However, keep in mind that the presumption still exists as to the property’s status as marital as long as it was acquired subsequent to the marriage, such that the party claiming certain property as non -marital has the burden to prove that the property falls into one of the exceptions provided for by section 503.

If you are concerned that certain property acquired during the marriage may or may not be marital, you should bring this to the attention of your attorney immediately so that you can discuss the likelihood that the court will find in your favor or begin to pull together the evidence supporting your claim.

Similarly, just because you believe certain property to be non-martial, primarily because it was acquired prior to the marriage, you should discuss with your attorney. Just as there are exceptions to the finding of marital property, there are also exceptions to the finding of non-marital property.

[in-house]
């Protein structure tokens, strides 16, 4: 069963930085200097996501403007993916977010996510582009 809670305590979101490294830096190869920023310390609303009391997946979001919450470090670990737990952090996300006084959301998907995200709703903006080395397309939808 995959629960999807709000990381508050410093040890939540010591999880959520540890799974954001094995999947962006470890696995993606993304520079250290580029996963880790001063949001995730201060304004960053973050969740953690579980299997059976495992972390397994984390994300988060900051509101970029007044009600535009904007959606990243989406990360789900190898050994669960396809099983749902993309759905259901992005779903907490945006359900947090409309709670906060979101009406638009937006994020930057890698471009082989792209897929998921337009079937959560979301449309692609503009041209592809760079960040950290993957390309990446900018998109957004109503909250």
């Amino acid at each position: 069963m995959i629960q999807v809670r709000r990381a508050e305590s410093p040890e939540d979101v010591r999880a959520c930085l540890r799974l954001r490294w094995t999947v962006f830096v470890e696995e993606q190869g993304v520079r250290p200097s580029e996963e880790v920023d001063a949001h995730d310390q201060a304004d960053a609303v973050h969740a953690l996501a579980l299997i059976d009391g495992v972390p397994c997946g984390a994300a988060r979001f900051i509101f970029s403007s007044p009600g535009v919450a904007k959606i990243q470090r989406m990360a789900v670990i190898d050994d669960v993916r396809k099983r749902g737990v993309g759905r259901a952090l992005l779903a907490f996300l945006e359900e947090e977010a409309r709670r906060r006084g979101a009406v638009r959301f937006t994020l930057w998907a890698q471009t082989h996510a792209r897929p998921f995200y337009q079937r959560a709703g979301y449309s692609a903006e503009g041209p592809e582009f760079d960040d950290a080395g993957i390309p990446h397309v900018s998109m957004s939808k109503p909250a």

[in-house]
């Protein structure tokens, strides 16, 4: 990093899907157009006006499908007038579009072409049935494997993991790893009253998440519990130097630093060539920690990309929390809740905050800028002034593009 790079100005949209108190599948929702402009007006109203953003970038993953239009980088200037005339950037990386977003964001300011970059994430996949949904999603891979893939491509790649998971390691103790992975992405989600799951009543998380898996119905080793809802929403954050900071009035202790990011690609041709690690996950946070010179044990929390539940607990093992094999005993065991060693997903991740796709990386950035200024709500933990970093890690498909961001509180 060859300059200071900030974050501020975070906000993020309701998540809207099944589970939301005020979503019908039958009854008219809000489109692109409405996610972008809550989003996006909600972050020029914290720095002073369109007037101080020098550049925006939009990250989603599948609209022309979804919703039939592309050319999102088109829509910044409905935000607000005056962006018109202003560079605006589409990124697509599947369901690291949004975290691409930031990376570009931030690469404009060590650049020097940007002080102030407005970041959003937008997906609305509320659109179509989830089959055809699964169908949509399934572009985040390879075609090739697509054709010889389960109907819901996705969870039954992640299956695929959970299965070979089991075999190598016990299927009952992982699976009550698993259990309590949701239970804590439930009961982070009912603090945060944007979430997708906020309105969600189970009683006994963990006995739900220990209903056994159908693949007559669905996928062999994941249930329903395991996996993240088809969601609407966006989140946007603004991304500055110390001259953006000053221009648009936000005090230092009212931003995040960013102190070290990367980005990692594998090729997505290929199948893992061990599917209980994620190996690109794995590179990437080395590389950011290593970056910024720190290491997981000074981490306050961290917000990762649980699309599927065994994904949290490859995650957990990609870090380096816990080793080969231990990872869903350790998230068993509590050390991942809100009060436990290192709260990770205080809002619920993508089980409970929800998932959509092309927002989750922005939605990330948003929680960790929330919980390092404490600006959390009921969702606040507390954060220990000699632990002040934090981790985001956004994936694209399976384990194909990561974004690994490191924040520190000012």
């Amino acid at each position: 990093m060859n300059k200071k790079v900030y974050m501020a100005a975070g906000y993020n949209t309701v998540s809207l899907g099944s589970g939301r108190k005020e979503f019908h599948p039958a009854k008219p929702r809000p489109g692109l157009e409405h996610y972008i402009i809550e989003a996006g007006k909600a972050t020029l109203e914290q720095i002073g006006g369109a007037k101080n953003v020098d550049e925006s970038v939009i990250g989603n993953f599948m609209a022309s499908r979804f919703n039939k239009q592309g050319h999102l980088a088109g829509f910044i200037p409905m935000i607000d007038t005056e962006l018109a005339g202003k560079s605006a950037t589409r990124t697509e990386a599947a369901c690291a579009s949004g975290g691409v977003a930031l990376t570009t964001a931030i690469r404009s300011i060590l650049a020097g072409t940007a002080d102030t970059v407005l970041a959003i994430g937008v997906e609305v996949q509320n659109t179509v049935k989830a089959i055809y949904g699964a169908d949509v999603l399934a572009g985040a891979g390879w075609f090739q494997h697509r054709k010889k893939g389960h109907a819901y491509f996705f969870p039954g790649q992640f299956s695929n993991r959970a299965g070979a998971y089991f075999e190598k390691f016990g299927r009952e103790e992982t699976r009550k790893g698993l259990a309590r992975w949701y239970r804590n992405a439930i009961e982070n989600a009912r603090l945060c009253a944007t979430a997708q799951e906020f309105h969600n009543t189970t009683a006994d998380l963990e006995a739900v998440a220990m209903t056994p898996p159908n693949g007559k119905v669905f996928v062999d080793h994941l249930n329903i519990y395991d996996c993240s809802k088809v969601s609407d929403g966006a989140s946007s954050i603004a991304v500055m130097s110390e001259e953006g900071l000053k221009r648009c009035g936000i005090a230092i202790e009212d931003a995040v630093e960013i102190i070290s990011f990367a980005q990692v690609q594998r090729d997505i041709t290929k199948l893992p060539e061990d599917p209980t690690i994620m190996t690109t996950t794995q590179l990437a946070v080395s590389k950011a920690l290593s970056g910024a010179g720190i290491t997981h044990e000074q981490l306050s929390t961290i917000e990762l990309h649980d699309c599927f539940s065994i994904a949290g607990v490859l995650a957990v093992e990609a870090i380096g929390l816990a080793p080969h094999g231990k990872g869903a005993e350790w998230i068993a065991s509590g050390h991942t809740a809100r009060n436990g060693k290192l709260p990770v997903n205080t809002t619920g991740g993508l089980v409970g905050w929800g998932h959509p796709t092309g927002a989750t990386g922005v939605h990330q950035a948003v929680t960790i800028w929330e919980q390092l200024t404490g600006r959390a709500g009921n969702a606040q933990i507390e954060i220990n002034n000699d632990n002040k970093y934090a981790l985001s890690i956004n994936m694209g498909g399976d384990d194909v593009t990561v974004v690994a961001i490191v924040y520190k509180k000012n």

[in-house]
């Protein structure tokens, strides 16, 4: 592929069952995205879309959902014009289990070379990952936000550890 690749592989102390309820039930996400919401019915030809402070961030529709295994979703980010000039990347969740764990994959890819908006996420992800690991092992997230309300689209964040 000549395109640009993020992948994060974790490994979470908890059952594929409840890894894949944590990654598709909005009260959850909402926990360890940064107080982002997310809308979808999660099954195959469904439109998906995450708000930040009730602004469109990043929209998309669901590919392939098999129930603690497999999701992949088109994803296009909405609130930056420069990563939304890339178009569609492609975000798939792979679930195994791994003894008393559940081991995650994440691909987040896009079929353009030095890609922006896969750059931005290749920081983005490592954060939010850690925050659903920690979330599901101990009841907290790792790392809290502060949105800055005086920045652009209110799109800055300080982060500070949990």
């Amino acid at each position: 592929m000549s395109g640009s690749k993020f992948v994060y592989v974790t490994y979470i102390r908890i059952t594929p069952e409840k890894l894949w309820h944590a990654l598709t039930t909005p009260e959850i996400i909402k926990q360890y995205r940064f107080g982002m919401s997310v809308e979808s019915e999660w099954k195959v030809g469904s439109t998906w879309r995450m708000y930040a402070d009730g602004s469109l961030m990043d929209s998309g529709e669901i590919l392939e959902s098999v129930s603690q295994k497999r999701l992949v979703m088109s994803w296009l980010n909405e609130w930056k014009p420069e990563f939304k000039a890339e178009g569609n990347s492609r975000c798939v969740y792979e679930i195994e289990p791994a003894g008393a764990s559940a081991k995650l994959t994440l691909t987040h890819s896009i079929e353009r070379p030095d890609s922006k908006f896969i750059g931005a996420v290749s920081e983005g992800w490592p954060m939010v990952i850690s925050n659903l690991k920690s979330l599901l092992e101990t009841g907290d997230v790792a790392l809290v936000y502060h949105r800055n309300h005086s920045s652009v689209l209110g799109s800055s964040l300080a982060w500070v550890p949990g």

As for the debts of the parties, the court will allocate on an equitable basis.  There is no specific requirement or rule that the court is required to follow when dividing the debts.  Also, even if you and your spouse have kept separate debt during the course of the marriage, if the debt was acquired subsequent to the marriage, the court will presume that it is marital property.

Related Article: Should I Move Out During The Divorce?

Divorce Settlement Agreements in Illinois

Generally, Illinois courts accept and enter the agreements of the parties without question. However, support issues (i.e. child support and maintenance) may be reviewable by the court upon its own motion or the motion of one of the parties. It is important to remember the foregoing as it could affect your ultimate agreement as to division of other property.

Related Article: Why It Pays To Settle Your Divorce Out Of Court

Spousal Maintenance

The court can award rehabilitative and permanent Illinois Maintenance. Rehabilitative maintenance is generally awarded when the receiving spouse needs a period of time to either complete his education or find employment.The court will either set a termination date or a review date.

When permanent maintenance is awarded, the receiving spouse will continue to collect maintenance until the paying spouse dies or the recipient gets remarried or cohabitates.